[Durban, 18 July 2016] Sixteen years ago, Nelson Mandela addressed the International AIDS Conference in Durban. He called it “a gathering of human beings concerned about turning around one of the greatest threats humankind has faced.”
Madiba brought his towering courage to this cause. He supported all people affected by HIV. He called for access to treatment, equity and human rights.
That was a turning point that led to remarkable global progress.
For every one person who received life-saving treatment back then, there are now 17 who have it today. That means we have increased 17 times at least the number of people treated.
But still, 20 million don’t get access and 13 million still do not get the care they deserve.
Today, some countries have no babies born with HIV. But many children living with HIV still lack treatment.
I call for Durban 2016 to mark the commitment to a new era when we finish what we started: the era of a fast-track response.
To end this epidemic, we must close the gaps that keep people from accessing services and living with dignity. We have to expand resources, science and services.
And we have to protect and promote the rights of people living with HIV, gay men and other men who have sex with men, transgender people, sex workers, people who inject drugs and prisoners.
When we do this, we can end stigma and discrimination, prevent the spread of HIV, and save lives.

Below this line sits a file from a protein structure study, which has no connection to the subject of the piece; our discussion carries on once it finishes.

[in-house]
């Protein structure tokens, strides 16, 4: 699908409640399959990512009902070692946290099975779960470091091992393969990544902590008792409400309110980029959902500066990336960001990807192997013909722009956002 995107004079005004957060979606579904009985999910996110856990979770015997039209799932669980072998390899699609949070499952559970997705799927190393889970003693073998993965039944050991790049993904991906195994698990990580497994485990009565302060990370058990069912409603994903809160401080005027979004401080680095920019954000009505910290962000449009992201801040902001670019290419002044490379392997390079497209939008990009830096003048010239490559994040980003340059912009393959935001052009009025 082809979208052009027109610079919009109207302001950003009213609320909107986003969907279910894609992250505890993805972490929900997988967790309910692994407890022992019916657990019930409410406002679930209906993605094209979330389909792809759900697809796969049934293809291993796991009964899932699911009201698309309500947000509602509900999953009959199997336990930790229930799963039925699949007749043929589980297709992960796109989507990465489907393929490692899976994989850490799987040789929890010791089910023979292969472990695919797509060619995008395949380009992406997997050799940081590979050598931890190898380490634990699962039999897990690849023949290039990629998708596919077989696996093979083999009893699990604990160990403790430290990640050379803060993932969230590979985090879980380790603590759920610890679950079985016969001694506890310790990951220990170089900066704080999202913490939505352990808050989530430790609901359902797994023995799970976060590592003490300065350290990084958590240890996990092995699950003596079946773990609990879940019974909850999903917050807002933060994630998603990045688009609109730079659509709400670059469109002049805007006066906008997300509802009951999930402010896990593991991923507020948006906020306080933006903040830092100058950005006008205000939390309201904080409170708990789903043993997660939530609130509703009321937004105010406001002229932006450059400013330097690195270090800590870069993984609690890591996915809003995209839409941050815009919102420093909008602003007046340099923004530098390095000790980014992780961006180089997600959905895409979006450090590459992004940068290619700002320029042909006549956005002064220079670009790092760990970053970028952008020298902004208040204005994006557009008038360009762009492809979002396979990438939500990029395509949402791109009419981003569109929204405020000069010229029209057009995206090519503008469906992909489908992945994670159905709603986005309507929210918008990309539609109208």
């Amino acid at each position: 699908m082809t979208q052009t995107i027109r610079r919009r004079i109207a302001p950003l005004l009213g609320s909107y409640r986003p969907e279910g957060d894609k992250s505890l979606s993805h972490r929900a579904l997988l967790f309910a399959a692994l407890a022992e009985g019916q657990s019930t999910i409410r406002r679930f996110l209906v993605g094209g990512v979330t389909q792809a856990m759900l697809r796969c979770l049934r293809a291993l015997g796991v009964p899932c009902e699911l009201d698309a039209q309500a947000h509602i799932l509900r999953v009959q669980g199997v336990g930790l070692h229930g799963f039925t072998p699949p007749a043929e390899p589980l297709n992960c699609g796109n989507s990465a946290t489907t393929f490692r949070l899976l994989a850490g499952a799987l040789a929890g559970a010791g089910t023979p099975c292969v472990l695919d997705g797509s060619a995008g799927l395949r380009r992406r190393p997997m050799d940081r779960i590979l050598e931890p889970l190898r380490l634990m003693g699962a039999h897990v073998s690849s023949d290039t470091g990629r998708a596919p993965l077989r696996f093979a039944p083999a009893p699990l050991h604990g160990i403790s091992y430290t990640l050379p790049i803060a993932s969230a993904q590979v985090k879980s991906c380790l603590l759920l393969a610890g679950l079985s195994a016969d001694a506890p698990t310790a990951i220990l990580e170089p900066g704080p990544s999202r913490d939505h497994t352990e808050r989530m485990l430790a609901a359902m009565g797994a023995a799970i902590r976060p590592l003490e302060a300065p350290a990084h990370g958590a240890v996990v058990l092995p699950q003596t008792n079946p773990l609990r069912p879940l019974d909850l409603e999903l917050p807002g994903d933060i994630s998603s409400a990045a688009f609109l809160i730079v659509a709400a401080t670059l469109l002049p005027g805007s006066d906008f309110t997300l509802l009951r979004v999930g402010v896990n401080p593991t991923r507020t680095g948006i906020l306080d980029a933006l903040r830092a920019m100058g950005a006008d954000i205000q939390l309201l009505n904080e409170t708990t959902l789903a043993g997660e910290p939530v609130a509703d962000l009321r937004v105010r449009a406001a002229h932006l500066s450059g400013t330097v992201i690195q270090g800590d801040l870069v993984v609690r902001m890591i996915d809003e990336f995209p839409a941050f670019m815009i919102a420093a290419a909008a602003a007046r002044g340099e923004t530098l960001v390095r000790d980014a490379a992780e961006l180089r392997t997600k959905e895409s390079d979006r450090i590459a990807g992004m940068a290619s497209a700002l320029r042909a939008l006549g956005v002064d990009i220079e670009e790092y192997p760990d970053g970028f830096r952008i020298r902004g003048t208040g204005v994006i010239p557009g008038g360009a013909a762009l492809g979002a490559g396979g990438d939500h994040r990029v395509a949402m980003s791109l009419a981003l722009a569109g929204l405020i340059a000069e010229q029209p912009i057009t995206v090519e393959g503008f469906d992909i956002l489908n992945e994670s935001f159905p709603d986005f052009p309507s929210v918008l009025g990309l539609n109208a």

Members of the press,
This will be my last International AIDS Conference as Secretary-General of the United Nations.
I had the honour to succeed Kofi Annan, as you know very well, who was genuinely dedicated to this cause. He remains a great fighter against AIDS to this day.
Over the past ten years, some of my most moving meetings as Secretary-General have been with people who are living with HIV.
Just a few months ago, I visited a Paediatric HIV Support Unit in Burkina Faso.
The country has been hit hard by AIDS. Thousands of teens are living with HIV. Tens of thousands have lost a parent to the disease.
I was there to show my solidarity – and call for equity, access and justice for people living with HIV everywhere.
As I walked through the facility, I saw a young woman who looked as poised as any adult. Her name was Deborah. When I asked about her struggle, Deborah made a passionate appeal for assistance and good will from the international community.
Here in Durban, we can answer that appeal – for the sake of this bright young woman, for all people living with HIV and for future generations.
I count on your engagement and your strong commitment.